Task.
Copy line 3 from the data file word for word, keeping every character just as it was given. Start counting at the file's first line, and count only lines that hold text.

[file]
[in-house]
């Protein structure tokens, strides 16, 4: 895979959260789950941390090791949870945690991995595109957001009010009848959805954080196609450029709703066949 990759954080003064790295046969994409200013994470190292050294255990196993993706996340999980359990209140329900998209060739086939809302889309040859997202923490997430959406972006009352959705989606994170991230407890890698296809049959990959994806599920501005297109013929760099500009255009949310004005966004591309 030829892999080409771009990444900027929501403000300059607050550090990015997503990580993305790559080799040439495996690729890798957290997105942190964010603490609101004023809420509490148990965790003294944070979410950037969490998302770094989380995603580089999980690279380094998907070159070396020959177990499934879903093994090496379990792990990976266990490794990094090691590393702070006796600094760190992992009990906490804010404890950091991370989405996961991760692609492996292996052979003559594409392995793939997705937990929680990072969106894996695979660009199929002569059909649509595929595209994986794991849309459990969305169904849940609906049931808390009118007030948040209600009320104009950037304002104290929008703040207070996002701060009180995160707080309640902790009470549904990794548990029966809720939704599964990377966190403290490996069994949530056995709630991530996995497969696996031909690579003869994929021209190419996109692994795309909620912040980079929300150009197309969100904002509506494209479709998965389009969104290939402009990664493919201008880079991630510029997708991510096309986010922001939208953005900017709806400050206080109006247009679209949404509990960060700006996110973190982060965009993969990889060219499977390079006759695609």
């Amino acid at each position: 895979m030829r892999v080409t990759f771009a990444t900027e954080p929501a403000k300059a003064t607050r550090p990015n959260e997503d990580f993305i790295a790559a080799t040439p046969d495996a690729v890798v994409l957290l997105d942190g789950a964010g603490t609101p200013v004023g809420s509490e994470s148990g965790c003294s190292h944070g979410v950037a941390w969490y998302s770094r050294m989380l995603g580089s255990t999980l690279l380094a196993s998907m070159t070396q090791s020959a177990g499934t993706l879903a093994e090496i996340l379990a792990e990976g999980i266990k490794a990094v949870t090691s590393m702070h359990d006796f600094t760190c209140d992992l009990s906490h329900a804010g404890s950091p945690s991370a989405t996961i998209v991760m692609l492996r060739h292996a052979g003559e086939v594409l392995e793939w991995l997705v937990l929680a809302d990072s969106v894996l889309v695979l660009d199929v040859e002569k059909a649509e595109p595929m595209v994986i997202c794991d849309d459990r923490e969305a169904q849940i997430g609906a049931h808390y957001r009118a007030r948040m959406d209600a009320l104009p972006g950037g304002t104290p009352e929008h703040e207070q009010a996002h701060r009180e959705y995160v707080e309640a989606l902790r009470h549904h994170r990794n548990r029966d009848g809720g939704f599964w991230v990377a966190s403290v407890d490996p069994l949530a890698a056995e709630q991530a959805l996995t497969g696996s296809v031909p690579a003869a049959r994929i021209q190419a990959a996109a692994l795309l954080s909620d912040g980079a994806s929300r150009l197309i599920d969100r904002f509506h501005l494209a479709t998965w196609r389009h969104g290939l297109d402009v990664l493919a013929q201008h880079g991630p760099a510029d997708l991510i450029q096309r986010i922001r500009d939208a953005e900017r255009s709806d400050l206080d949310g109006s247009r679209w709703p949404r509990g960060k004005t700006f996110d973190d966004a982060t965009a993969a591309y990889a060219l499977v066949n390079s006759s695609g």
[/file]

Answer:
């Amino acid at each position: 895979m030829r892999v080409t990759f771009a990444t900027e954080p929501a403000k300059a003064t607050r550090p990015n959260e997503d990580f993305i790295a790559a080799t040439p046969d495996a690729v890798v994409l957290l997105d942190g789950a964010g603490t609101p200013v004023g809420s509490e994470s148990g965790c003294s190292h944070g979410v950037a941390w969490y998302s770094r050294m989380l995603g580089s255990t999980l690279l380094a196993s998907m070159t070396q090791s020959a177990g499934t993706l879903a093994e090496i996340l379990a792990e990976g999980i266990k490794a990094v949870t090691s590393m702070h359990d006796f600094t760190c209140d992992l009990s906490h329900a804010g404890s950091p945690s991370a989405t996961i998209v991760m692609l492996r060739h292996a052979g003559e086939v594409l392995e793939w991995l997705v937990l929680a809302d990072s969106v894996l889309v695979l660009d199929v040859e002569k059909a649509e595109p595929m595209v994986i997202c794991d849309d459990r923490e969305a169904q849940i997430g609906a049931h808390y957001r009118a007030r948040m959406d209600a009320l104009p972006g950037g304002t104290p009352e929008h703040e207070q009010a996002h701060r009180e959705y995160v707080e309640a989606l902790r009470h549904h994170r990794n548990r029966d009848g809720g939704f599964w991230v990377a966190s403290v407890d490996p069994l949530a890698a056995e709630q991530a959805l996995t497969g696996s296809v031909p690579a003869a049959r994929i021209q190419a990959a996109a692994l795309l954080s909620d912040g980079a994806s929300r150009l197309i599920d969100r904002f509506h501005l494209a479709t998965w196609r389009h969104g290939l297109d402009v990664l493919a013929q201008h880079g991630p760099a510029d997708l991510i450029q096309r986010i922001r500009d939208a953005e900017r255009s709806d400050l206080d949310g109006s247009r679209w709703p949404r509990g960060k004005t700006f996110d973190d966004a982060t965009a993969a591309y990889a060219l499977v066949n390079s006759s695609g």